Approved platform Facebook is to amend some of its policies in response to the recommendations of the censorship board, which issued the first set of content moderation decisions last month, in a series of provisions that canceled some of Facebook’s original measures.
In addition to those decisions on a few specific jobs, the oversight board also made recommendations on how the social network could change its policies.
Facebook said it was committed to taking action on 11 recommendations from its censorship board, including updates to Instagram’s nudity policy.
But in other areas, such as suggesting that Facebook alert users when oversight decisions are the result of automation, the company has yet to commit to making permanent changes.
And there are no major policy changes among the areas in which Facebook says it is committed to change as much as it promises to increase transparency around its existing rules.
In this regard, the platform clarified that it tends to make the rules related to health error information more clear.
Facebook is also planning to launch a new transparency center for users to better explain community standards.
The company said it was sharing more information about risky individuals and organizations policy, but was assessing the feasibility of recommending that the company list groups and individuals covered by the rules.
Health-related nudity is now allowed, after Facebook retrieved a post from a user who had posted photos to raise awareness of breast cancer.
Facebook’s use of automation tools in making content moderation decisions has also appeared in several of the censorship board recommendations.
The oversight board said: Facebook should alert users when implementation is the result of automation and not human review of the content.
The social network says: It’s testing the censorship board’s recommendation to notify people when content is removed via automation, but it hasn’t reached a permanent commitment.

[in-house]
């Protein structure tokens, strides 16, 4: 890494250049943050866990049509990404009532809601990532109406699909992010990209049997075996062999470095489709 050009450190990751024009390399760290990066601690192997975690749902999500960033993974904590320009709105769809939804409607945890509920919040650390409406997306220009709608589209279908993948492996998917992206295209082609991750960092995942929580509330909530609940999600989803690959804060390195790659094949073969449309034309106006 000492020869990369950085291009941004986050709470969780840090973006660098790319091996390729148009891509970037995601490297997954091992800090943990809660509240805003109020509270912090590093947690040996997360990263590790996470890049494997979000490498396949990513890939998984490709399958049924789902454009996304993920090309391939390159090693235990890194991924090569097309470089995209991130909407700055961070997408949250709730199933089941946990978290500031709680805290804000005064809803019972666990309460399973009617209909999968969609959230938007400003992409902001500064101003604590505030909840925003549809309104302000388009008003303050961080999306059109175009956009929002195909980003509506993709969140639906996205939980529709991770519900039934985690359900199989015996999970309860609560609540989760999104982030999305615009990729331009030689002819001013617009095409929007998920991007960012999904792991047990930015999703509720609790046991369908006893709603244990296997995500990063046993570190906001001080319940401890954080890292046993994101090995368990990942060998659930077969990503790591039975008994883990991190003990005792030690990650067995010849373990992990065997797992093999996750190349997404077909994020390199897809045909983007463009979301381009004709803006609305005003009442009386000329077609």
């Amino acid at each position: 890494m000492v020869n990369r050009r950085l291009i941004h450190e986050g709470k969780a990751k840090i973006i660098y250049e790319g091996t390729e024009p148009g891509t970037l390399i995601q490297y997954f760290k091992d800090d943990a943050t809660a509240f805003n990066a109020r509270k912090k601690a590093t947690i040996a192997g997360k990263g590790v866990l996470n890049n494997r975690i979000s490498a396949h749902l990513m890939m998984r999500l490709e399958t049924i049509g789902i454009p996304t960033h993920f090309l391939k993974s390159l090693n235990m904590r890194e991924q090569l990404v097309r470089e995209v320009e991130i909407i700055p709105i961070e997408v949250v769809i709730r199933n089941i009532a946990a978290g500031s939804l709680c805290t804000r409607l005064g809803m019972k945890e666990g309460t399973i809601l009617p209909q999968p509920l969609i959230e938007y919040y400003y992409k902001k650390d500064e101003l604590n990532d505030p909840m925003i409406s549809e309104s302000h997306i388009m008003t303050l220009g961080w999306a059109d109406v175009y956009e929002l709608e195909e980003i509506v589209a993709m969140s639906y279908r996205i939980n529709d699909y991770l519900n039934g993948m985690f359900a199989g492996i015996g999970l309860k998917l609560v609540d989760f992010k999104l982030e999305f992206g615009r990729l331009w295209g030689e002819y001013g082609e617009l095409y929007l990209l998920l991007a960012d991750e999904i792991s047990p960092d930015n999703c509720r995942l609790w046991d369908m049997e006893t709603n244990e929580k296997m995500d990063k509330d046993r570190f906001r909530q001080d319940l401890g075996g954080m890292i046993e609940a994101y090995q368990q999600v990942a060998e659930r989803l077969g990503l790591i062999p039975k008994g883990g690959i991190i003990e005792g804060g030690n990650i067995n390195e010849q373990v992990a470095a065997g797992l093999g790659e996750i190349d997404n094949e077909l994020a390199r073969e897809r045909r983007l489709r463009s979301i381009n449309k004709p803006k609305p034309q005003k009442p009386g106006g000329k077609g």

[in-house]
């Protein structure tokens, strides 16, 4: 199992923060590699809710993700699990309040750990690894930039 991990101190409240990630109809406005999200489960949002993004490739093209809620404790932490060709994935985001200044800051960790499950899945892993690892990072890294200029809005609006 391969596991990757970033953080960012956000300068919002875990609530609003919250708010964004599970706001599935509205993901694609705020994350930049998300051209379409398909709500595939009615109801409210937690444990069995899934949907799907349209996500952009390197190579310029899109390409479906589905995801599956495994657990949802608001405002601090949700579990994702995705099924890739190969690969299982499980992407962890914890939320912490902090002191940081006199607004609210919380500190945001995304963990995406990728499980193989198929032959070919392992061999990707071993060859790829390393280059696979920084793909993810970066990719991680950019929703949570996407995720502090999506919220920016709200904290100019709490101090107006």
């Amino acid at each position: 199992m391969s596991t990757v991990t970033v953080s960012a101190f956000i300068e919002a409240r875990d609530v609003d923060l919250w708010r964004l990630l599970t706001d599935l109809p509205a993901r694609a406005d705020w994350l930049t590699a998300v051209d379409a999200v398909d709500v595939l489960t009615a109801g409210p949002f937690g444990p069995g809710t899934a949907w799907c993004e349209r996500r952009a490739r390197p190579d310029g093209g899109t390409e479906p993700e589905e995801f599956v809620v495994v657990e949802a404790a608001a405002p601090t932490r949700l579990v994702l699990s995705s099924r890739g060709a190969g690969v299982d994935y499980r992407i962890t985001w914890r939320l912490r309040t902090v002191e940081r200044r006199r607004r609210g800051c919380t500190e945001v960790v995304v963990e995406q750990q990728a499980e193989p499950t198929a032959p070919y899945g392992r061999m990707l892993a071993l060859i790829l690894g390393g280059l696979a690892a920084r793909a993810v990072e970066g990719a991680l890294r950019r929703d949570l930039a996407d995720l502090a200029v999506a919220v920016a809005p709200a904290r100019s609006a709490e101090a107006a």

But the one area where Facebook has refused to implement any changes is its coronavirus disinformation policy.
And the censorship board decided that Facebook should return a post by French users falsely claiming that hydroxychloroquine can treat the Corona virus.
The council also recommended that Facebook use less intrusive measures in dealing with misinformation about the epidemic when the potential for bodily harm has been determined but is not imminent.
Facebook said: It makes the rules of misinformation related to the Corona virus more visible to users, but it will not change how they are applied.
And Facebook wrote: We will not take any further action on this recommendation because we believe that we are using the least intrusive measures given the possibility of imminent damage.
She added: We continue to rely on extensive consultation with leading public health authorities to inform us of what is likely to contribute to imminent physical harm, and this approach will not change during a global pandemic.
Facebook’s response offers some insights into how the social network would see the Independent Supervisory Board, which it likened Of the Supreme Court.
And like the court, his decisions are supposed to be binding. But Facebook has plenty of room to maneuver about its adoption of the broader policy changes recommended by the censorship board.
Facebook’s adoption of some of the proposals, while agreeing to consider others only, indicates that it remains reluctant to allow the oversight board to have very significant impacts on Facebook’s broader policy structure.